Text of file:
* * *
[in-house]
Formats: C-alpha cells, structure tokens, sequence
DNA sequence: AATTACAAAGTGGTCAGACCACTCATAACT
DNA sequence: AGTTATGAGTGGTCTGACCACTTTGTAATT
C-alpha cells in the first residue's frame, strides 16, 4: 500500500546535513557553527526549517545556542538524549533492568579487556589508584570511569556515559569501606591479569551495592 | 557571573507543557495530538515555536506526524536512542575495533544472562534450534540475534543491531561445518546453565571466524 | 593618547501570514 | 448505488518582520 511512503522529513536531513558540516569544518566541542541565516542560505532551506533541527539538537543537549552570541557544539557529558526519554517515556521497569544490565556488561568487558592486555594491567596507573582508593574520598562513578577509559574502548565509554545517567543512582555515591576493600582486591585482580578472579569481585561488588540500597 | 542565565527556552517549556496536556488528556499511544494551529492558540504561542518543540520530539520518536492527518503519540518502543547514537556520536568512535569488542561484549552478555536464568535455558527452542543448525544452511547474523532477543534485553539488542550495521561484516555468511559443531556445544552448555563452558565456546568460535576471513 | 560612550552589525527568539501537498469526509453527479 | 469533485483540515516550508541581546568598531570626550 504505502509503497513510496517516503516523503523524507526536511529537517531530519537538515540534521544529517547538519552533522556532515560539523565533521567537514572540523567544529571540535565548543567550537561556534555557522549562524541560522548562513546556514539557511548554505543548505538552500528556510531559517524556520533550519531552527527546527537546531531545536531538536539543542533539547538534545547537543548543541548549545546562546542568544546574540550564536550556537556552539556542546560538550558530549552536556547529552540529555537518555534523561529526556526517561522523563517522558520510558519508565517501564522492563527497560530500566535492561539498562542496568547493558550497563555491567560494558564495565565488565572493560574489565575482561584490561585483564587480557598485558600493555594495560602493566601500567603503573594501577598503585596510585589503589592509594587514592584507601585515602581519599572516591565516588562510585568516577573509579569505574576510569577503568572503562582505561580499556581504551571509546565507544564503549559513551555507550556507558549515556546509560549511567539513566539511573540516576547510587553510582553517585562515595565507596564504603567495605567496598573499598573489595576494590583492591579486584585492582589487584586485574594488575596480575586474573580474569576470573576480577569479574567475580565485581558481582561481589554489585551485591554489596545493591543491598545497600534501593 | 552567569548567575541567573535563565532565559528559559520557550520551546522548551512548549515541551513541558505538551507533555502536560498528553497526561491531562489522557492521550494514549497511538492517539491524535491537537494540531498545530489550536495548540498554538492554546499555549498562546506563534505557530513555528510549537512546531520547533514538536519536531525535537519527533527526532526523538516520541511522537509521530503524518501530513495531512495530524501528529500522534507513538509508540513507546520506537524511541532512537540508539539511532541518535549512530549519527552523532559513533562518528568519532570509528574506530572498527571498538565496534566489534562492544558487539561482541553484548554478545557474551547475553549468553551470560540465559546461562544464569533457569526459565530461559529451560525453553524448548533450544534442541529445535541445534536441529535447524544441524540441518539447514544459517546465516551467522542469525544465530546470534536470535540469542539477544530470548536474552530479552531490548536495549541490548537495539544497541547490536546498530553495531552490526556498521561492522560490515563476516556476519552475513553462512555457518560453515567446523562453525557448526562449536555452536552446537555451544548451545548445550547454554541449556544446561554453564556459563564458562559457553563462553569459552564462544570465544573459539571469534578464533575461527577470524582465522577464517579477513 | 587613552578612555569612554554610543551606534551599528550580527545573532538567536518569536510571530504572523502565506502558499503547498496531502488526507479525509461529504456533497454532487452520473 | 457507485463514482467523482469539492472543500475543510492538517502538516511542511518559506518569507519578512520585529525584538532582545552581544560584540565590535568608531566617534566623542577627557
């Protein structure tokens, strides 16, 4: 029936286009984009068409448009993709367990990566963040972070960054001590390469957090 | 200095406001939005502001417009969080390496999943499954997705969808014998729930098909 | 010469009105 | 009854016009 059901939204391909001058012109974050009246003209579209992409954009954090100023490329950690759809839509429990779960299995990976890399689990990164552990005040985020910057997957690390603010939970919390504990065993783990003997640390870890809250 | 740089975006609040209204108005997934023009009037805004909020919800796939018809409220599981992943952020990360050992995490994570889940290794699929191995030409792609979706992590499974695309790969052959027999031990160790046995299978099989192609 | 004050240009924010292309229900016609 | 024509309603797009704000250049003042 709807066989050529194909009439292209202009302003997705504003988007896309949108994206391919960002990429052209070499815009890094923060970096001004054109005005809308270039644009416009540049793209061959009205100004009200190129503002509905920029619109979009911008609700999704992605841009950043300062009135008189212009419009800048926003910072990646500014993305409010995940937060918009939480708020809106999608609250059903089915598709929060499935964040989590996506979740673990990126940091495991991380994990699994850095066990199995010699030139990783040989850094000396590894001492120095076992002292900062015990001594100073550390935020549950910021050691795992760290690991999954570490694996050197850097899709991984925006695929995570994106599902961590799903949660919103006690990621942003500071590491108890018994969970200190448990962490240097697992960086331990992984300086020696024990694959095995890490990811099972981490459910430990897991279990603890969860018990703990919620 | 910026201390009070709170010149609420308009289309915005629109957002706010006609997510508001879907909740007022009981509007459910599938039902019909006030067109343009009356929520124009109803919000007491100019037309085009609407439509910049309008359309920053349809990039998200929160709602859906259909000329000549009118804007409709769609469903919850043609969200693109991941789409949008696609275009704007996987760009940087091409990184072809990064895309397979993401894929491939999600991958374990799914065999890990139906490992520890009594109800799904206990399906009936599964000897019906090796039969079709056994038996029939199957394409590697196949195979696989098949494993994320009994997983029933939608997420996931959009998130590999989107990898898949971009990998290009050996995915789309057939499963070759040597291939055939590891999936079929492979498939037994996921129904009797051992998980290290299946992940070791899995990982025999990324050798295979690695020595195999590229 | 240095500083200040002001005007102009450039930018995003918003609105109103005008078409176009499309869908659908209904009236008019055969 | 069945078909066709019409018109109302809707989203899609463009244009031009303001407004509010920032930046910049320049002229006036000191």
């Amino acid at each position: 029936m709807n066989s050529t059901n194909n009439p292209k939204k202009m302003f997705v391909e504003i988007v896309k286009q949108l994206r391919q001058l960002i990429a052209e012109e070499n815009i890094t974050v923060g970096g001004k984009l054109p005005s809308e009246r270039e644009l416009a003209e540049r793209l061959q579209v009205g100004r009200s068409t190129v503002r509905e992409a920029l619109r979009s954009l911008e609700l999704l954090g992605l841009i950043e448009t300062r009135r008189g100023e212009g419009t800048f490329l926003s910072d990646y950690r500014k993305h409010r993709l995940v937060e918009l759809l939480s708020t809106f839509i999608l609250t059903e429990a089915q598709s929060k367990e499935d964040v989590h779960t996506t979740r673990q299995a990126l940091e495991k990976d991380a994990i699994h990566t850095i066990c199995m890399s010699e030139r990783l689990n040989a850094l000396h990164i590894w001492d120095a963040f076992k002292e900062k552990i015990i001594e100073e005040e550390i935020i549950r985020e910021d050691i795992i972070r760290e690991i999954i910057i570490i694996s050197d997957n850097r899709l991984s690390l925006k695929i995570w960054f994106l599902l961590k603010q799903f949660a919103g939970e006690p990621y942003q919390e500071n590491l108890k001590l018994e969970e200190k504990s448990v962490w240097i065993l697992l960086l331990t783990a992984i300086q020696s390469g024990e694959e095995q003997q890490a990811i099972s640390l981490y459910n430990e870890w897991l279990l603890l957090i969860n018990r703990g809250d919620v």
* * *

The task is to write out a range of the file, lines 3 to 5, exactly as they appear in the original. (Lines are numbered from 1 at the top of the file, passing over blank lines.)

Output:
DNA sequence: AATTACAAAGTGGTCAGACCACTCATAACT
DNA sequence: AGTTATGAGTGGTCTGACCACTTTGTAATT
C-alpha cells in the first residue's frame, strides 16, 4: 500500500546535513557553527526549517545556542538524549533492568579487556589508584570511569556515559569501606591479569551495592 | 557571573507543557495530538515555536506526524536512542575495533544472562534450534540475534543491531561445518546453565571466524 | 593618547501570514 | 448505488518582520 511512503522529513536531513558540516569544518566541542541565516542560505532551506533541527539538537543537549552570541557544539557529558526519554517515556521497569544490565556488561568487558592486555594491567596507573582508593574520598562513578577509559574502548565509554545517567543512582555515591576493600582486591585482580578472579569481585561488588540500597 | 542565565527556552517549556496536556488528556499511544494551529492558540504561542518543540520530539520518536492527518503519540518502543547514537556520536568512535569488542561484549552478555536464568535455558527452542543448525544452511547474523532477543534485553539488542550495521561484516555468511559443531556445544552448555563452558565456546568460535576471513 | 560612550552589525527568539501537498469526509453527479 | 469533485483540515516550508541581546568598531570626550 504505502509503497513510496517516503516523503523524507526536511529537517531530519537538515540534521544529517547538519552533522556532515560539523565533521567537514572540523567544529571540535565548543567550537561556534555557522549562524541560522548562513546556514539557511548554505543548505538552500528556510531559517524556520533550519531552527527546527537546531531545536531538536539543542533539547538534545547537543548543541548549545546562546542568544546574540550564536550556537556552539556542546560538550558530549552536556547529552540529555537518555534523561529526556526517561522523563517522558520510558519508565517501564522492563527497560530500566535492561539498562542496568547493558550497563555491567560494558564495565565488565572493560574489565575482561584490561585483564587480557598485558600493555594495560602493566601500567603503573594501577598503585596510585589503589592509594587514592584507601585515602581519599572516591565516588562510585568516577573509579569505574576510569577503568572503562582505561580499556581504551571509546565507544564503549559513551555507550556507558549515556546509560549511567539513566539511573540516576547510587553510582553517585562515595565507596564504603567495605567496598573499598573489595576494590583492591579486584585492582589487584586485574594488575596480575586474573580474569576470573576480577569479574567475580565485581558481582561481589554489585551485591554489596545493591543491598545497600534501593 | 552567569548567575541567573535563565532565559528559559520557550520551546522548551512548549515541551513541558505538551507533555502536560498528553497526561491531562489522557492521550494514549497511538492517539491524535491537537494540531498545530489550536495548540498554538492554546499555549498562546506563534505557530513555528510549537512546531520547533514538536519536531525535537519527533527526532526523538516520541511522537509521530503524518501530513495531512495530524501528529500522534507513538509508540513507546520506537524511541532512537540508539539511532541518535549512530549519527552523532559513533562518528568519532570509528574506530572498527571498538565496534566489534562492544558487539561482541553484548554478545557474551547475553549468553551470560540465559546461562544464569533457569526459565530461559529451560525453553524448548533450544534442541529445535541445534536441529535447524544441524540441518539447514544459517546465516551467522542469525544465530546470534536470535540469542539477544530470548536474552530479552531490548536495549541490548537495539544497541547490536546498530553495531552490526556498521561492522560490515563476516556476519552475513553462512555457518560453515567446523562453525557448526562449536555452536552446537555451544548451545548445550547454554541449556544446561554453564556459563564458562559457553563462553569459552564462544570465544573459539571469534578464533575461527577470524582465522577464517579477513 | 587613552578612555569612554554610543551606534551599528550580527545573532538567536518569536510571530504572523502565506502558499503547498496531502488526507479525509461529504456533497454532487452520473 | 457507485463514482467523482469539492472543500475543510492538517502538516511542511518559506518569507519578512520585529525584538532582545552581544560584540565590535568608531566617534566623542577627557